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 +
- icecreamrolls8
  
 
==Problem 2==
 
==Problem 2==
 
*<math>m, n</math> are integers such that <math>m^2 + 3m^2n^2 = 30n^2 + 517</math>. Find <math>3m^2n^2</math>.
 
*<math>m, n</math> are integers such that <math>m^2 + 3m^2n^2 = 30n^2 + 517</math>. Find <math>3m^2n^2</math>.
  
([[1987 AIME Problems/Problem 5|Source]]) NERD
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([[1987 AIME Problems/Problem 5|Source]])
  
 
===Olympiad===
 
===Olympiad===
  
*The integer <math>N</math> is positive. There are exactly 2005 ordered pairs <math>(x, y)</math> of positive integers satisfying:
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*The integer <math>N</math> is positive. There are exactly <math>2005</math> ordered pairs <math>(x, y)</math> of positive integers satisfying:
  
 
<cmath>\frac 1x +\frac 1y = \frac 1N</cmath>
 
<cmath>\frac 1x +\frac 1y = \frac 1N</cmath>
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* [[Factoring]]
 
* [[Factoring]]
  
[[Category:Elementary algebra]]
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[[Category:Number theory]]
 
[[Category:Theorems]]
 
[[Category:Theorems]]

Latest revision as of 13:42, 14 July 2021

The General Statement

Simon's Favorite Factoring Trick (SFFT) is often used in a Diophantine equation where factoring is needed. The most common form it appears is when there is a constant on one side of the equation and a product of variables with each of those variables in a linear term on the other side. A extortive example would be: \[xy+66x-88y=23333\]where $23333$ is the constant term, $xy$ is the product of the variables, $66x$ and $-88y$ are the variables in linear terms.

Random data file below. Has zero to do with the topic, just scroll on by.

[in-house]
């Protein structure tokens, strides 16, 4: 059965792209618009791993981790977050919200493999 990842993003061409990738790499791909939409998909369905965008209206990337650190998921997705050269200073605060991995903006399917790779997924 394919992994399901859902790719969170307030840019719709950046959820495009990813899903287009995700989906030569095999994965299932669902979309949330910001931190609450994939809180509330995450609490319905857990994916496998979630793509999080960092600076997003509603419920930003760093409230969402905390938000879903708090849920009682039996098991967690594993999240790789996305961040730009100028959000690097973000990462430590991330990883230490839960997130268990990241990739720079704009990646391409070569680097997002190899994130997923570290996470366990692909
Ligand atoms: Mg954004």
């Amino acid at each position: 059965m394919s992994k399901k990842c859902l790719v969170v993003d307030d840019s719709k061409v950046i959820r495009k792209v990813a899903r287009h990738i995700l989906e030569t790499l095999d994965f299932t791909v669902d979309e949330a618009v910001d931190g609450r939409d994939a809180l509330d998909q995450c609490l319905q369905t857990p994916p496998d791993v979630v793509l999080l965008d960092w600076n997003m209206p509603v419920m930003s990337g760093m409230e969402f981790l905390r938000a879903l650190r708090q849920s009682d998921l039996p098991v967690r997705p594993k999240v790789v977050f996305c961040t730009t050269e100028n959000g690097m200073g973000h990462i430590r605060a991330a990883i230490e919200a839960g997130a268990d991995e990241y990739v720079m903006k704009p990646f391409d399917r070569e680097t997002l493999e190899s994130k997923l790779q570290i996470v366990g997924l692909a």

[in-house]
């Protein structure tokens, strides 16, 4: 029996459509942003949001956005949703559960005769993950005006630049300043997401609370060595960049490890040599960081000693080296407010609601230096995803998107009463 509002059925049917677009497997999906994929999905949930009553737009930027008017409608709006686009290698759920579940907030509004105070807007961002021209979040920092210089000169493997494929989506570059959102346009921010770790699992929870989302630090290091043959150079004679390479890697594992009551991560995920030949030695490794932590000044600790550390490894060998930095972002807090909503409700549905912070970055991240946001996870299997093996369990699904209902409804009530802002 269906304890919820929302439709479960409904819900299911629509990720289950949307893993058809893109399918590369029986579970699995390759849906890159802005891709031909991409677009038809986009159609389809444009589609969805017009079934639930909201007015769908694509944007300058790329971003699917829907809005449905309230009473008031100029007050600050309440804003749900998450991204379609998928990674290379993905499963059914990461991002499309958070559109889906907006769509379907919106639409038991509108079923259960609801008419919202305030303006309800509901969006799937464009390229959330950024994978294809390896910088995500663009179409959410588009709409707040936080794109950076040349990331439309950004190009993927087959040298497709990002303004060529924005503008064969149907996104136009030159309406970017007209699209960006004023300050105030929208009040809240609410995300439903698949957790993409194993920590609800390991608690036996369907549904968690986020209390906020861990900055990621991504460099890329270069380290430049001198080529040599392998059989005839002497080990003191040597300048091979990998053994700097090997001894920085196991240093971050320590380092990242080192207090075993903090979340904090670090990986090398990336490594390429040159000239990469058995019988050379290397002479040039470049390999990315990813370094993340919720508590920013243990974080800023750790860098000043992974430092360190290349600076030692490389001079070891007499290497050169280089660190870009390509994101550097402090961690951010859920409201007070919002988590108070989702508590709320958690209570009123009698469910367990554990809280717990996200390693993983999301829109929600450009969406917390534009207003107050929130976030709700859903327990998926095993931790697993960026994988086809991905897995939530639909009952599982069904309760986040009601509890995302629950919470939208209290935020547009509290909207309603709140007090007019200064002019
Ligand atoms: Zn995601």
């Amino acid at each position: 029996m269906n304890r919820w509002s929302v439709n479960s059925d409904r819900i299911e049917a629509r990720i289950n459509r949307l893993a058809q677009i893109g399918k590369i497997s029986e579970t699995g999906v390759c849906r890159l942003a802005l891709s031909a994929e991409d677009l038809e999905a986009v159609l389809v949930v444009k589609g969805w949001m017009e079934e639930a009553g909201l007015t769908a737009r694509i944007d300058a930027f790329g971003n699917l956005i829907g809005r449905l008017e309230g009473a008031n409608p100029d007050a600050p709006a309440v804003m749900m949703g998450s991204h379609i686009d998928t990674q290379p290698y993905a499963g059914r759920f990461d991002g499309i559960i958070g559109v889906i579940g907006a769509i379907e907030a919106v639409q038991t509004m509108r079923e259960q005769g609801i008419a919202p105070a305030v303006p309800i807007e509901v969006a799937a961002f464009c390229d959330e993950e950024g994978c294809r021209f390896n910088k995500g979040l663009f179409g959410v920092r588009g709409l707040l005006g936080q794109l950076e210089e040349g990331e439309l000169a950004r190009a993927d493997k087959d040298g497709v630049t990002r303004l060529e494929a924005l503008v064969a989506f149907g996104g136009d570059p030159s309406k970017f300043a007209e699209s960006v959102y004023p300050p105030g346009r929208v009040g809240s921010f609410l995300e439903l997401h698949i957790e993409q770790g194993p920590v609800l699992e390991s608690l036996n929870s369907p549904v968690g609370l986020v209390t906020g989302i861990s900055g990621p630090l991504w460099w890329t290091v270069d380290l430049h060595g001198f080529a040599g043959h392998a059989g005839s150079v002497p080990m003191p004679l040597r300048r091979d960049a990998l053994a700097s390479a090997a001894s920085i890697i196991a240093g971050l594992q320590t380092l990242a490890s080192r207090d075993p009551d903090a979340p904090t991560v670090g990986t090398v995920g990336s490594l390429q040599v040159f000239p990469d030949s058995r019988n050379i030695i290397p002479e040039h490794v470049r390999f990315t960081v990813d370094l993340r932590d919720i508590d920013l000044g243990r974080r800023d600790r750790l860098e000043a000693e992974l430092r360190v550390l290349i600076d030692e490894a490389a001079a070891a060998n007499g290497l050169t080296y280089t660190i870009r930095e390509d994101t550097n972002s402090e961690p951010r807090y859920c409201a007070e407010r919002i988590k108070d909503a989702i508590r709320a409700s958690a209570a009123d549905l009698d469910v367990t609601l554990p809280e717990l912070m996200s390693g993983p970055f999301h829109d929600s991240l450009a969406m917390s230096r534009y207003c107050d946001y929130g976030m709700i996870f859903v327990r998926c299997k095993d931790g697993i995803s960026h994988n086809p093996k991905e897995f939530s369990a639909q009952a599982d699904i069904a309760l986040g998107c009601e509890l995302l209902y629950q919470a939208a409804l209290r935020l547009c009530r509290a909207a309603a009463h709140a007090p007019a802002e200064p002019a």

Let's put it in general terms. We have an equation $xy+jx+ky=a$, where $j$, $k$, and $a$ are integral constants, and the coefficient of xy must be 1(If it is not 1, then divide the coefficient off of the equation.). According to Simon's Favorite Factoring Trick, this equation can be transformed into: \[(x+k)(y+j)=a+jk\] Using the previous example, $xy+66x-88y=23333$ is the same as: \[(x-88)(y+66)=(23333)+(-88)(66)\]


If this is confusing or you would like to know the thought process behind SFFT, see this eight-minute video by Richard Rusczyk from AoPS: https://www.youtube.com/watch?v=0nN3H7w2LnI. For the thought process, start from https://youtu.be/0nN3H7w2LnI?t=366

Applications

This factorization frequently shows up on contest problems, especially those heavy on algebraic manipulation. Usually $x$ and $y$ are variables and $j,k$ are known constants. Also, it is typically necessary to add the $jk$ term to both sides to perform the factorization.

Fun Practice Problems

Introductory

  • Two different prime numbers between $4$ and $18$ are chosen. When their sum is subtracted from their product, which of the following numbers could be obtained?

$\mathrm{(A) \ 22 } \qquad \mathrm{(B) \ 60 } \qquad \mathrm{(C) \ 119 } \qquad \mathrm{(D) \ 180 } \qquad \mathrm{(E) \ 231 }$

(Source)

Intermediate

Problem 1

  • If $kn+54k+2n+106$ has a remainder of $4$ when divided by $5$, and $k$ has a remainder of $1$ when divided by $5$, find the value of the remainder of when $n$ is divided by $5$.

$\mathrm{(A) \ 5 } \qquad \mathrm{(B) \ 7 } \qquad \mathrm{(C) \ 4 } \qquad \mathrm{(D) \ 2 } \qquad \mathrm{(E) \ 3 }$

- icecreamrolls8

Solution

We have solution $3$. Note that $kn+54k+2n+106$ can be factored into \[(k+2)(n+54)\] using Simon's Favorite Factoring Trick. Now, look at n. Then, since the problem tells us that $k$ has a remainder of $1$ when divided by 5, we see that the $(k+2)$ factor in the $(k+2)(n+54)$ expression has a remainder of $3$ when divided by 5. Now, the $(n+54)$ must have a remainder of $3$ when divided by $5$ as well (because then the main expression has a remainder of $4$ when divided by $5$). Therefore, since 54 has a remainder of $4$ when divided by $5$, $n$ must have a remainder of $3$, our answer, so that the entire factor has a remainder of $3$ when divided by $5$.

- icecreamrolls8

Problem 2

  • $m, n$ are integers such that $m^2 + 3m^2n^2 = 30n^2 + 517$. Find $3m^2n^2$.

(Source)

Olympiad

  • The integer $N$ is positive. There are exactly $2005$ ordered pairs $(x, y)$ of positive integers satisfying:

\[\frac 1x +\frac 1y = \frac 1N\]

Prove that $N$ is a perfect square.

Source: (British Mathematical Olympiad Round 3, 2005)